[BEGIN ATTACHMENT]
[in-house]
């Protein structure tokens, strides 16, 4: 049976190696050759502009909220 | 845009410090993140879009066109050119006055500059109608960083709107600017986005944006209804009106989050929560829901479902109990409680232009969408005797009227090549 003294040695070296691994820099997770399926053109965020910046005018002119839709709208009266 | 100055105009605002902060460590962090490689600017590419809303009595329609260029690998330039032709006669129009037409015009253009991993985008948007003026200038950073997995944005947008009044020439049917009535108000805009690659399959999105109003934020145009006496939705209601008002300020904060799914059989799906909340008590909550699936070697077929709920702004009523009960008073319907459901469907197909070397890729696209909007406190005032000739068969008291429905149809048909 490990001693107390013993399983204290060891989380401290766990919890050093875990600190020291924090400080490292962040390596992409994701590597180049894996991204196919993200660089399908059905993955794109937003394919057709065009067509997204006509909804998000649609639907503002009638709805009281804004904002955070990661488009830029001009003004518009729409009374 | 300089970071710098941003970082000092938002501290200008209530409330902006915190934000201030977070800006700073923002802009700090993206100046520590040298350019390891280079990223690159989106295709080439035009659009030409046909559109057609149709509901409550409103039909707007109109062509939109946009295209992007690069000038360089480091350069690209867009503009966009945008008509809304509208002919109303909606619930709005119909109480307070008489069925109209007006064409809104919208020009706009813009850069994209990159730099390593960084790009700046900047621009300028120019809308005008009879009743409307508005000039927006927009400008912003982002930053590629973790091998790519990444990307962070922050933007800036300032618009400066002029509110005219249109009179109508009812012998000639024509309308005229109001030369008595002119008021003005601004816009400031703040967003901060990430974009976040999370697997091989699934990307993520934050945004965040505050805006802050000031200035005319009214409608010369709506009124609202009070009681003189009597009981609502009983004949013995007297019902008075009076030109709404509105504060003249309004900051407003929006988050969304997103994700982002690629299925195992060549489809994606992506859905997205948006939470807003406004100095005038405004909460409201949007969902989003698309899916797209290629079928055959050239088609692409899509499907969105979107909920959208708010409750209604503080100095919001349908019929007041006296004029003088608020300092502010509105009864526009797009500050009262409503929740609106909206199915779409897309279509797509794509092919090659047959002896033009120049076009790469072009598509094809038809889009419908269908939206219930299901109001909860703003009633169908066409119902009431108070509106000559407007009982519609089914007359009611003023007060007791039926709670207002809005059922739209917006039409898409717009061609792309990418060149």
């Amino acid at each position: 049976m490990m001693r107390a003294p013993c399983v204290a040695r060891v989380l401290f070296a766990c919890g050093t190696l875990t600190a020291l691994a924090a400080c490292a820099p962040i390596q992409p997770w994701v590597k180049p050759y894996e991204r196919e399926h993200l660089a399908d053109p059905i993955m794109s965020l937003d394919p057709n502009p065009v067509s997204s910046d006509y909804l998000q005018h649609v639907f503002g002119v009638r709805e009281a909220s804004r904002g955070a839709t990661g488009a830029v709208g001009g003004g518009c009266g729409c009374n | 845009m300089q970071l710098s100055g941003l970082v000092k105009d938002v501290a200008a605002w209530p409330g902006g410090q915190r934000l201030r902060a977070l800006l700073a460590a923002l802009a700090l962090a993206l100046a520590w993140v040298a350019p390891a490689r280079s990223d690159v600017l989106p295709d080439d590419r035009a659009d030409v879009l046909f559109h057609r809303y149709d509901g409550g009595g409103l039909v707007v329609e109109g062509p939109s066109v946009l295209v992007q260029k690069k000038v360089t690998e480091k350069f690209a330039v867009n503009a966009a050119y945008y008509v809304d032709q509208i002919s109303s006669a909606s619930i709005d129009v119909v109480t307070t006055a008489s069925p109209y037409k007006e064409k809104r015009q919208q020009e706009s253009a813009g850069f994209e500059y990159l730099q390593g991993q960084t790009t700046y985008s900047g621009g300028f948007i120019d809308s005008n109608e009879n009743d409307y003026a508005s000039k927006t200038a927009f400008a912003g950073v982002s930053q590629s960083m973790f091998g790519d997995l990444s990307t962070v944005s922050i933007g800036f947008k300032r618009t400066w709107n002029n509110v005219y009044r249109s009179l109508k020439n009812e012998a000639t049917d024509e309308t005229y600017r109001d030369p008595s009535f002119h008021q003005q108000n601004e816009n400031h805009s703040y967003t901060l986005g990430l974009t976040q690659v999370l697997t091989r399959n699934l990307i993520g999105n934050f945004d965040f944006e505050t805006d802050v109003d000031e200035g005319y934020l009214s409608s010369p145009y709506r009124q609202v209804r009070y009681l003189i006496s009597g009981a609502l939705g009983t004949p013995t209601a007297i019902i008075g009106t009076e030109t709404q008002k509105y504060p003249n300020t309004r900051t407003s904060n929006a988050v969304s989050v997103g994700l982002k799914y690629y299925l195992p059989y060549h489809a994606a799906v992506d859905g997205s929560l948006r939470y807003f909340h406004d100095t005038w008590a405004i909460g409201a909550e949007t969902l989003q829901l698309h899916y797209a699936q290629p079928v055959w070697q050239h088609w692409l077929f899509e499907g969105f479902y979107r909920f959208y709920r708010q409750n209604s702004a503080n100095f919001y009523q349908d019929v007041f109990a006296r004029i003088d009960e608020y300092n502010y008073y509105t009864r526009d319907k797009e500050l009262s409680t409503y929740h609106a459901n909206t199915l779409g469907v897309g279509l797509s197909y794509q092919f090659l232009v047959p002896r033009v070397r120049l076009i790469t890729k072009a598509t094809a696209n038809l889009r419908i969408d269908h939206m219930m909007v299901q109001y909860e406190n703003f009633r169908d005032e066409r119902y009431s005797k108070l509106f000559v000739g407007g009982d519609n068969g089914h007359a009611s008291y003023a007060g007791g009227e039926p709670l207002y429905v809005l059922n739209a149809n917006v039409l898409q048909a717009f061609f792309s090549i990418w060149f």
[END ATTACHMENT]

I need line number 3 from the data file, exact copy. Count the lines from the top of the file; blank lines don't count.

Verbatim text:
């Amino acid at each position: 049976m490990m001693r107390a003294p013993c399983v204290a040695r060891v989380l401290f070296a766990c919890g050093t190696l875990t600190a020291l691994a924090a400080c490292a820099p962040i390596q992409p997770w994701v590597k180049p050759y894996e991204r196919e399926h993200l660089a399908d053109p059905i993955m794109s965020l937003d394919p057709n502009p065009v067509s997204s910046d006509y909804l998000q005018h649609v639907f503002g002119v009638r709805e009281a909220s804004r904002g955070a839709t990661g488009a830029v709208g001009g003004g518009c009266g729409c009374n | 845009m300089q970071l710098s100055g941003l970082v000092k105009d938002v501290a200008a605002w209530p409330g902006g410090q915190r934000l201030r902060a977070l800006l700073a460590a923002l802009a700090l962090a993206l100046a520590w993140v040298a350019p390891a490689r280079s990223d690159v600017l989106p295709d080439d590419r035009a659009d030409v879009l046909f559109h057609r809303y149709d509901g409550g009595g409103l039909v707007v329609e109109g062509p939109s066109v946009l295209v992007q260029k690069k000038v360089t690998e480091k350069f690209a330039v867009n503009a966009a050119y945008y008509v809304d032709q509208i002919s109303s006669a909606s619930i709005d129009v119909v109480t307070t006055a008489s069925p109209y037409k007006e064409k809104r015009q919208q020009e706009s253009a813009g850069f994209e500059y990159l730099q390593g991993q960084t790009t700046y985008s900047g621009g300028f948007i120019d809308s005008n109608e009879n009743d409307y003026a508005s000039k927006t200038a927009f400008a912003g950073v982002s930053q590629s960083m973790f091998g790519d997995l990444s990307t962070v944005s922050i933007g800036f947008k300032r618009t400066w709107n002029n509110v005219y009044r249109s009179l109508k020439n009812e012998a000639t049917d024509e309308t005229y600017r109001d030369p008595s009535f002119h008021q003005q108000n601004e816009n400031h805009s703040y967003t901060l986005g990430l974009t976040q690659v999370l697997t091989r399959n699934l990307i993520g999105n934050f945004d965040f944006e505050t805006d802050v109003d000031e200035g005319y934020l009214s409608s010369p145009y709506r009124q609202v209804r009070y009681l003189i006496s009597g009981a609502l939705g009983t004949p013995t209601a007297i019902i008075g009106t009076e030109t709404q008002k509105y504060p003249n300020t309004r900051t407003s904060n929006a988050v969304s989050v997103g994700l982002k799914y690629y299925l195992p059989y060549h489809a994606a799906v992506d859905g997205s929560l948006r939470y807003f909340h406004d100095t005038w008590a405004i909460g409201a909550e949007t969902l989003q829901l698309h899916y797209a699936q290629p079928v055959w070697q050239h088609w692409l077929f899509e499907g969105f479902y979107r909920f959208y709920r708010q409750n209604s702004a503080n100095f919001y009523q349908d019929v007041f109990a006296r004029i003088d009960e608020y300092n502010y008073y509105t009864r526009d319907k797009e500050l009262s409680t409503y929740h609106a459901n909206t199915l779409g469907v897309g279509l797509s197909y794509q092919f090659l232009v047959p002896r033009v070397r120049l076009i790469t890729k072009a598509t094809a696209n038809l889009r419908i969408d269908h939206m219930m909007v299901q109001y909860e406190n703003f009633r169908d005032e066409r119902y009431s005797k108070l509106f000559v000739g407007g009982d519609n068969g089914h007359a009611s008291y003023a007060g007791g009227e039926p709670l207002y429905v809005l059922n739209a149809n917006v039409l898409q048909a717009f061609f792309s090549i990418w060149f």